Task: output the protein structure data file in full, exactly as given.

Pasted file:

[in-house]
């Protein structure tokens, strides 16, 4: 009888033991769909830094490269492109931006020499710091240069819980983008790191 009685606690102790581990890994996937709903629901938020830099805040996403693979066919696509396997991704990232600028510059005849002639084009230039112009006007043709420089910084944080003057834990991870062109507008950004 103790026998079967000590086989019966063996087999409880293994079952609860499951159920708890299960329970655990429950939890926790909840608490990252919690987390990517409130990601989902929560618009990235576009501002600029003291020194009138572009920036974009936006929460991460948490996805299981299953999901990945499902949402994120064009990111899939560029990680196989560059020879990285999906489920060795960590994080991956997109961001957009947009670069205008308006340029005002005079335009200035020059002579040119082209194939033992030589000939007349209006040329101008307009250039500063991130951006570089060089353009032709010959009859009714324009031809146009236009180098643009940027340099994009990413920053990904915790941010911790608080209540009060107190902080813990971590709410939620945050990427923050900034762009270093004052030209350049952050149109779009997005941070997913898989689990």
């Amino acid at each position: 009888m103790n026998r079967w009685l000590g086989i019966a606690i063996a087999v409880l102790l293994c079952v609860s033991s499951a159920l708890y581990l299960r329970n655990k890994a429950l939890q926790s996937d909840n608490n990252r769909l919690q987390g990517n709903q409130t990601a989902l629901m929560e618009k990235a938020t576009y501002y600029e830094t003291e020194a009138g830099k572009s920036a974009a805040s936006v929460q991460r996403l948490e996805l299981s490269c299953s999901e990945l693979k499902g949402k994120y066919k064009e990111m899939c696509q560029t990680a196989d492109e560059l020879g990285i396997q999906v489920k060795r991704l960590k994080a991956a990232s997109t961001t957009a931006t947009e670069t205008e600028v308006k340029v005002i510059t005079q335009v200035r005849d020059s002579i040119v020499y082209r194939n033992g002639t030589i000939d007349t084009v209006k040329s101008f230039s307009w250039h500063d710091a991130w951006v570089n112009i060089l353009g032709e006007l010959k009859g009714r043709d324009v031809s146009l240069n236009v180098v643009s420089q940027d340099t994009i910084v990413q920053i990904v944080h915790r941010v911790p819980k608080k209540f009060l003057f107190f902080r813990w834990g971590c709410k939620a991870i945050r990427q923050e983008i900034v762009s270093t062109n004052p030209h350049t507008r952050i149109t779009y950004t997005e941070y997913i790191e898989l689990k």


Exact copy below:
[in-house]
């Protein structure tokens, strides 16, 4: 009888033991769909830094490269492109931006020499710091240069819980983008790191 009685606690102790581990890994996937709903629901938020830099805040996403693979066919696509396997991704990232600028510059005849002639084009230039112009006007043709420089910084944080003057834990991870062109507008950004 103790026998079967000590086989019966063996087999409880293994079952609860499951159920708890299960329970655990429950939890926790909840608490990252919690987390990517409130990601989902929560618009990235576009501002600029003291020194009138572009920036974009936006929460991460948490996805299981299953999901990945499902949402994120064009990111899939560029990680196989560059020879990285999906489920060795960590994080991956997109961001957009947009670069205008308006340029005002005079335009200035020059002579040119082209194939033992030589000939007349209006040329101008307009250039500063991130951006570089060089353009032709010959009859009714324009031809146009236009180098643009940027340099994009990413920053990904915790941010911790608080209540009060107190902080813990971590709410939620945050990427923050900034762009270093004052030209350049952050149109779009997005941070997913898989689990």
């Amino acid at each position: 009888m103790n026998r079967w009685l000590g086989i019966a606690i063996a087999v409880l102790l293994c079952v609860s033991s499951a159920l708890y581990l299960r329970n655990k890994a429950l939890q926790s996937d909840n608490n990252r769909l919690q987390g990517n709903q409130t990601a989902l629901m929560e618009k990235a938020t576009y501002y600029e830094t003291e020194a009138g830099k572009s920036a974009a805040s936006v929460q991460r996403l948490e996805l299981s490269c299953s999901e990945l693979k499902g949402k994120y066919k064009e990111m899939c696509q560029t990680a196989d492109e560059l020879g990285i396997q999906v489920k060795r991704l960590k994080a991956a990232s997109t961001t957009a931006t947009e670069t205008e600028v308006k340029v005002i510059t005079q335009v200035r005849d020059s002579i040119v020499y082209r194939n033992g002639t030589i000939d007349t084009v209006k040329s101008f230039s307009w250039h500063d710091a991130w951006v570089n112009i060089l353009g032709e006007l010959k009859g009714r043709d324009v031809s146009l240069n236009v180098v643009s420089q940027d340099t994009i910084v990413q920053i990904v944080h915790r941010v911790p819980k608080k209540f009060l003057f107190f902080r813990w834990g971590c709410k939620a991870i945050r990427q923050e983008i900034v762009s270093t062109n004052p030209h350049t507008r952050i149109t779009y950004t997005e941070y997913i790191e898989l689990k």